Blazenhoff, R. (2017). Mushroom Cloud Playhouse. [online] Laughing Squid. Available at: http://laughingsquid.com/mushroom-cloud-playhouse/ [Accessed 27 Feb. 2017].

Paulineleeceramics.com. (2017). Pauline Lee. [online] Available at: http://paulineleeceramics.com [Accessed 27 Feb. 2017].

Suzie Zamit Sculpture. (2017). Suzie Zamit Sculpture. [online] Available at: http://suziezamit.co.uk [Accessed 3 Mar. 2017].

Effects of War on the Human Brain

From watching and studying Apocalypse Now I have been made more aware of how war had affected these soldiers mentally. As a group Yazz, Carla, James and I have decided to do some research into how war affects the mentality of soldiers. We had come up with a possible artefact idea which is heavily inspired by these effects.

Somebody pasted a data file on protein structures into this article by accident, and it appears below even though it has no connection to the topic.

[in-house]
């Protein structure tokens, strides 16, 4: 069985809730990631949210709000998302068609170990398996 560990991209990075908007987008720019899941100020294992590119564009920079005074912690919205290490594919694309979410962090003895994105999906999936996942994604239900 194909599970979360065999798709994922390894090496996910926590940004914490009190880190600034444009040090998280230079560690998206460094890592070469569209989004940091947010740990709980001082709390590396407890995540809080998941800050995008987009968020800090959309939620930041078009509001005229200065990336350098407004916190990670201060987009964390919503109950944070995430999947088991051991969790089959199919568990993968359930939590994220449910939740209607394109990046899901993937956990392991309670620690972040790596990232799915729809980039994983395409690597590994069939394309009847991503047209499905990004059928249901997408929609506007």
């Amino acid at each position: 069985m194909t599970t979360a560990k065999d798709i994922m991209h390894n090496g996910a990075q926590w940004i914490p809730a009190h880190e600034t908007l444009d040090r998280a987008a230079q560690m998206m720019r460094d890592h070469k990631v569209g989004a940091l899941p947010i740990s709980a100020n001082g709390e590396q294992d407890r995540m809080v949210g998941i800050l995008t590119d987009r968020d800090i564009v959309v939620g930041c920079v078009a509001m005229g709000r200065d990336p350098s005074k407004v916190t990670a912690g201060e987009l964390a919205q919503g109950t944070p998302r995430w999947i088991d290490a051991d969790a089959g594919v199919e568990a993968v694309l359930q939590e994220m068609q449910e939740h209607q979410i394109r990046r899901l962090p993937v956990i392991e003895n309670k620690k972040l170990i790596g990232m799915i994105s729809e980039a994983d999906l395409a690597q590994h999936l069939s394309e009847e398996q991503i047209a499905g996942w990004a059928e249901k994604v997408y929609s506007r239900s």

Since our movie Apocalypse Now clearly exhibits the severe psychological effects of war on soldiers we thought it would be interesting to convey this in our artefact. What better way to convey psychosis than sculpting an exploding brain? Unfortunately we can’t have any explosive devices on campus so we had to settle for detonating only the areas of the human brain which are affected by war… through the use of clay, wire and other things not yet decided upon.

69fe9b95efa2b2e210e328b0824c8680Image Courtesy – pandys.org

Research into the effects of PTSD and T.B.I on the brain

I read an article from The New York Times where they discussed how PTSD (Post Traumatic Stress Disorder) wasn’t discovered in soldiers until the Vietnam war, despite the fact that hundreds of years before veteran’s had suffered the same disability. Post-war, PTSD was the most commonly diagnosed disorder among soldiers. Traumatic brain injury (T.B.I) is another disorder which was less commonly diagnosed  yet was more dominant in soldiers who suffered mentally post war.

anatomy-of-brainImage Courtesy – headwaycornell.co.uk